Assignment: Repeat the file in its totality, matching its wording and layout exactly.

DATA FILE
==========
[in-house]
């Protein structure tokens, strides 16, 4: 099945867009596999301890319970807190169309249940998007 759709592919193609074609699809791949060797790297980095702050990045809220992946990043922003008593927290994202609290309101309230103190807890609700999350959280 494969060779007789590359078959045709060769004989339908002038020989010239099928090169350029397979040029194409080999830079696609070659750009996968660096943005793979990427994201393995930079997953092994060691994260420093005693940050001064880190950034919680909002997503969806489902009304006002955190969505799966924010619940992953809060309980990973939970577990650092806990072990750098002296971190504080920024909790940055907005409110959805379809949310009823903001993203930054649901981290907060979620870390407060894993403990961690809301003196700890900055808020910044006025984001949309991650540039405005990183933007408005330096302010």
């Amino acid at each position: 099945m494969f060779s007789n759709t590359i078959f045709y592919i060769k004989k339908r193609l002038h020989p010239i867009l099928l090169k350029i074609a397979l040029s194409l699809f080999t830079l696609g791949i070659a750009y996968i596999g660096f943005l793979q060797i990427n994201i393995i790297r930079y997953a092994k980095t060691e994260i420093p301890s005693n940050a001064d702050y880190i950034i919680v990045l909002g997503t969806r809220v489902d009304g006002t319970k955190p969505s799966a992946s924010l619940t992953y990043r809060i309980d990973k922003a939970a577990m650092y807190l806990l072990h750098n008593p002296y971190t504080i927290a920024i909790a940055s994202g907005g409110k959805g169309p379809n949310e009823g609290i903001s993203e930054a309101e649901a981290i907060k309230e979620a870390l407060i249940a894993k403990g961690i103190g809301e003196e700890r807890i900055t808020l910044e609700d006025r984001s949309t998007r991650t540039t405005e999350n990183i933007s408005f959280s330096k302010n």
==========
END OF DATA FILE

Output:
[in-house]
């Protein structure tokens, strides 16, 4: 099945867009596999301890319970807190169309249940998007 759709592919193609074609699809791949060797790297980095702050990045809220992946990043922003008593927290994202609290309101309230103190807890609700999350959280 494969060779007789590359078959045709060769004989339908002038020989010239099928090169350029397979040029194409080999830079696609070659750009996968660096943005793979990427994201393995930079997953092994060691994260420093005693940050001064880190950034919680909002997503969806489902009304006002955190969505799966924010619940992953809060309980990973939970577990650092806990072990750098002296971190504080920024909790940055907005409110959805379809949310009823903001993203930054649901981290907060979620870390407060894993403990961690809301003196700890900055808020910044006025984001949309991650540039405005990183933007408005330096302010």
């Amino acid at each position: 099945m494969f060779s007789n759709t590359i078959f045709y592919i060769k004989k339908r193609l002038h020989p010239i867009l099928l090169k350029i074609a397979l040029s194409l699809f080999t830079l696609g791949i070659a750009y996968i596999g660096f943005l793979q060797i990427n994201i393995i790297r930079y997953a092994k980095t060691e994260i420093p301890s005693n940050a001064d702050y880190i950034i919680v990045l909002g997503t969806r809220v489902d009304g006002t319970k955190p969505s799966a992946s924010l619940t992953y990043r809060i309980d990973k922003a939970a577990m650092y807190l806990l072990h750098n008593p002296y971190t504080i927290a920024i909790a940055s994202g907005g409110k959805g169309p379809n949310e009823g609290i903001s993203e930054a309101e649901a981290i907060k309230e979620a870390l407060i249940a894993k403990g961690i103190g809301e003196e700890r807890i900055t808020l910044e609700d006025r984001s949309t998007r991650t540039t405005e999350n990183i933007s408005f959280s330096k302010n």